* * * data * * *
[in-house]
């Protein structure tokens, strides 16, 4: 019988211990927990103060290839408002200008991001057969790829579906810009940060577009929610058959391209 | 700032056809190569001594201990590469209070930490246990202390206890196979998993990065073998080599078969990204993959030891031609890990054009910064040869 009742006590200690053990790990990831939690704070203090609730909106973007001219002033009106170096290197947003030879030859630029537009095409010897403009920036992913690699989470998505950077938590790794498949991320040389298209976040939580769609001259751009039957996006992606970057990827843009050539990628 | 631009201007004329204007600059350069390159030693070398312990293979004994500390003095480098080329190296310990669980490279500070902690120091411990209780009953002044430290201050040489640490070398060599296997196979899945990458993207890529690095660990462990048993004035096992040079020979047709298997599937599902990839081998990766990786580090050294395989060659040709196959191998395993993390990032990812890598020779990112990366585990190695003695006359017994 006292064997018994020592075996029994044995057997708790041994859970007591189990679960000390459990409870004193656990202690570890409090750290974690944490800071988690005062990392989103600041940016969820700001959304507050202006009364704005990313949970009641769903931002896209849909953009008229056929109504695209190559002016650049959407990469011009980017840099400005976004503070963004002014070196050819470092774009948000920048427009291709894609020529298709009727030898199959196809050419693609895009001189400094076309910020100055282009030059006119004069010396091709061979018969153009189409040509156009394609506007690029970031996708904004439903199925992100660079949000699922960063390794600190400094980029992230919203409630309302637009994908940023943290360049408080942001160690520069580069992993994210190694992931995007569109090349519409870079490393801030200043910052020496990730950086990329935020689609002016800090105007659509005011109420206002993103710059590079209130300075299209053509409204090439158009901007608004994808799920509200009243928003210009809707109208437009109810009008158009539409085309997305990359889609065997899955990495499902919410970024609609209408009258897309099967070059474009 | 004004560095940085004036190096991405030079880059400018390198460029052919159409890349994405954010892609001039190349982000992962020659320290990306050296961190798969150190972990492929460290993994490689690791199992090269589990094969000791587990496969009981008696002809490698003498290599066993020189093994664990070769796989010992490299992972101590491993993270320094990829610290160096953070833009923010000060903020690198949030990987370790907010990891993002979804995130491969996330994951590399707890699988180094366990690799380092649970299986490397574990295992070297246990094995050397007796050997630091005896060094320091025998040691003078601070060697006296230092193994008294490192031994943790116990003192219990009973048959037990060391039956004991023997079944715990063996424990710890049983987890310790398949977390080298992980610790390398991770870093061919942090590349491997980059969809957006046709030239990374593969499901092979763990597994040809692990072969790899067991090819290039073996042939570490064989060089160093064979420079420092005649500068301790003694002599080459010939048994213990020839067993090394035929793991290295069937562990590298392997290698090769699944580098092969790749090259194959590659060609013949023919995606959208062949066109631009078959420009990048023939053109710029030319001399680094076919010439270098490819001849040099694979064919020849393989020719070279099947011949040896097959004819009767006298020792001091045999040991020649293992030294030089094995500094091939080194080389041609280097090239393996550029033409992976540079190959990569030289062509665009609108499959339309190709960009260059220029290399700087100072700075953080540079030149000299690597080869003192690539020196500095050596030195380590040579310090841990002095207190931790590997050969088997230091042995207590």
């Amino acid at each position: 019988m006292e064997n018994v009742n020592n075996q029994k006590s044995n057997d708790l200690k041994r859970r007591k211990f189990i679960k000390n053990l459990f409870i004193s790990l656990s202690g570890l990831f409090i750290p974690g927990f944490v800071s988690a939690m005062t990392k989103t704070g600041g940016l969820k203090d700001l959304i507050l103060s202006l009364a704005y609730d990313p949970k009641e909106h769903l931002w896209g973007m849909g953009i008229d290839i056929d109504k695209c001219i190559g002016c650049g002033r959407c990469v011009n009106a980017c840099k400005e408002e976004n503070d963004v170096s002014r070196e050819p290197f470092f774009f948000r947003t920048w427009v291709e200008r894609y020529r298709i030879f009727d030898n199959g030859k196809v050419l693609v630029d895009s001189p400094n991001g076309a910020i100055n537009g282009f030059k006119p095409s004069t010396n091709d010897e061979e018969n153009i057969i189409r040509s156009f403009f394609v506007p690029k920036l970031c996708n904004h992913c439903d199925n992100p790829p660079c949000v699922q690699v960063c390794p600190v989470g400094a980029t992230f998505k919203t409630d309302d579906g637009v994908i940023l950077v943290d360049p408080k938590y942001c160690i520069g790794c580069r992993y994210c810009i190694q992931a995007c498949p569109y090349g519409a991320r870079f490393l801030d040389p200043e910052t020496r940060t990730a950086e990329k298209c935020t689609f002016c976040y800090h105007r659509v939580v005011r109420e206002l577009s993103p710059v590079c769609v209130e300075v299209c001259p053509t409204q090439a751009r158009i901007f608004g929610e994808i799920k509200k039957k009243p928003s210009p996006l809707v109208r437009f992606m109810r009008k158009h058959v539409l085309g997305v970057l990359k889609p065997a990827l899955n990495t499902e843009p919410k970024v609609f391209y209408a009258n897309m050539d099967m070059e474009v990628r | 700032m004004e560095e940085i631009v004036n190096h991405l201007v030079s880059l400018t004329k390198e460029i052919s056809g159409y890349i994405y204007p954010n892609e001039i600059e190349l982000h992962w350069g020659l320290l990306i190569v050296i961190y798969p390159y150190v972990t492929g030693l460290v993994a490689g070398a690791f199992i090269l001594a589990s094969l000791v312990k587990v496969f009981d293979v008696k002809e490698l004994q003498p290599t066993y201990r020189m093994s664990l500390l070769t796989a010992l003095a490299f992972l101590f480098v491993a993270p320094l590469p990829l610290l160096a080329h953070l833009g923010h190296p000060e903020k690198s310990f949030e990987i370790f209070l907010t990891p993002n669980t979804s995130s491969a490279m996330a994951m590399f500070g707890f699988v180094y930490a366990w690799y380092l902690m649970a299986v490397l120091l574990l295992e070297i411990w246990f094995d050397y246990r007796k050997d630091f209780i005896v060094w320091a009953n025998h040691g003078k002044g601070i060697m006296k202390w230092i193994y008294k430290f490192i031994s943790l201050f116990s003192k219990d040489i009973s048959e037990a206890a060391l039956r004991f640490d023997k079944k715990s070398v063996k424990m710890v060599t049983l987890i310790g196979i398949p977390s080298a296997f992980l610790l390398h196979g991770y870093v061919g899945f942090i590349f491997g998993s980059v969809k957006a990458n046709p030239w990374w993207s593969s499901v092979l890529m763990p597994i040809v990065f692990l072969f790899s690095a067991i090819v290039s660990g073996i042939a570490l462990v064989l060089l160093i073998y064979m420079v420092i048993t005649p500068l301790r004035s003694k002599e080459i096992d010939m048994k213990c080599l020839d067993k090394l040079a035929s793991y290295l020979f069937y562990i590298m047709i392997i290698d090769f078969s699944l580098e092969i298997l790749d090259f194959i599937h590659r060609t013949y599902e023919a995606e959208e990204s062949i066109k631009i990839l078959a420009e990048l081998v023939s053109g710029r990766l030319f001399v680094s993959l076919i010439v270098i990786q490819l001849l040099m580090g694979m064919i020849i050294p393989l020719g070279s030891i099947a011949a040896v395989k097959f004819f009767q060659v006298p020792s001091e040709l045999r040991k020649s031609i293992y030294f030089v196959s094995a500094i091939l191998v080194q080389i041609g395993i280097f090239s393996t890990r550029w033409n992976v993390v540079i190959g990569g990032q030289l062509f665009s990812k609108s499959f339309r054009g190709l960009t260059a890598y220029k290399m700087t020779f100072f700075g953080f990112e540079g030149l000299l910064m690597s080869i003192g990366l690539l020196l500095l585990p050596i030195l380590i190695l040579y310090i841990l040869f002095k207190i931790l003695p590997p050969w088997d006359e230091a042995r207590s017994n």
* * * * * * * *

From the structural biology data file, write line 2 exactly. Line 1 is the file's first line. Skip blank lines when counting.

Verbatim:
């Protein structure tokens, strides 16, 4: 019988211990927990103060290839408002200008991001057969790829579906810009940060577009929610058959391209 | 700032056809190569001594201990590469209070930490246990202390206890196979998993990065073998080599078969990204993959030891031609890990054009910064040869 009742006590200690053990790990990831939690704070203090609730909106973007001219002033009106170096290197947003030879030859630029537009095409010897403009920036992913690699989470998505950077938590790794498949991320040389298209976040939580769609001259751009039957996006992606970057990827843009050539990628 | 631009201007004329204007600059350069390159030693070398312990293979004994500390003095480098080329190296310990669980490279500070902690120091411990209780009953002044430290201050040489640490070398060599296997196979899945990458993207890529690095660990462990048993004035096992040079020979047709298997599937599902990839081998990766990786580090050294395989060659040709196959191998395993993390990032990812890598020779990112990366585990190695003695006359017994 006292064997018994020592075996029994044995057997708790041994859970007591189990679960000390459990409870004193656990202690570890409090750290974690944490800071988690005062990392989103600041940016969820700001959304507050202006009364704005990313949970009641769903931002896209849909953009008229056929109504695209190559002016650049959407990469011009980017840099400005976004503070963004002014070196050819470092774009948000920048427009291709894609020529298709009727030898199959196809050419693609895009001189400094076309910020100055282009030059006119004069010396091709061979018969153009189409040509156009394609506007690029970031996708904004439903199925992100660079949000699922960063390794600190400094980029992230919203409630309302637009994908940023943290360049408080942001160690520069580069992993994210190694992931995007569109090349519409870079490393801030200043910052020496990730950086990329935020689609002016800090105007659509005011109420206002993103710059590079209130300075299209053509409204090439158009901007608004994808799920509200009243928003210009809707109208437009109810009008158009539409085309997305990359889609065997899955990495499902919410970024609609209408009258897309099967070059474009 | 004004560095940085004036190096991405030079880059400018390198460029052919159409890349994405954010892609001039190349982000992962020659320290990306050296961190798969150190972990492929460290993994490689690791199992090269589990094969000791587990496969009981008696002809490698003498290599066993020189093994664990070769796989010992490299992972101590491993993270320094990829610290160096953070833009923010000060903020690198949030990987370790907010990891993002979804995130491969996330994951590399707890699988180094366990690799380092649970299986490397574990295992070297246990094995050397007796050997630091005896060094320091025998040691003078601070060697006296230092193994008294490192031994943790116990003192219990009973048959037990060391039956004991023997079944715990063996424990710890049983987890310790398949977390080298992980610790390398991770870093061919942090590349491997980059969809957006046709030239990374593969499901092979763990597994040809692990072969790899067991090819290039073996042939570490064989060089160093064979420079420092005649500068301790003694002599080459010939048994213990020839067993090394035929793991290295069937562990590298392997290698090769699944580098092969790749090259194959590659060609013949023919995606959208062949066109631009078959420009990048023939053109710029030319001399680094076919010439270098490819001849040099694979064919020849393989020719070279099947011949040896097959004819009767006298020792001091045999040991020649293992030294030089094995500094091939080194080389041609280097090239393996550029033409992976540079190959990569030289062509665009609108499959339309190709960009260059220029290399700087100072700075953080540079030149000299690597080869003192690539020196500095050596030195380590040579310090841990002095207190931790590997050969088997230091042995207590």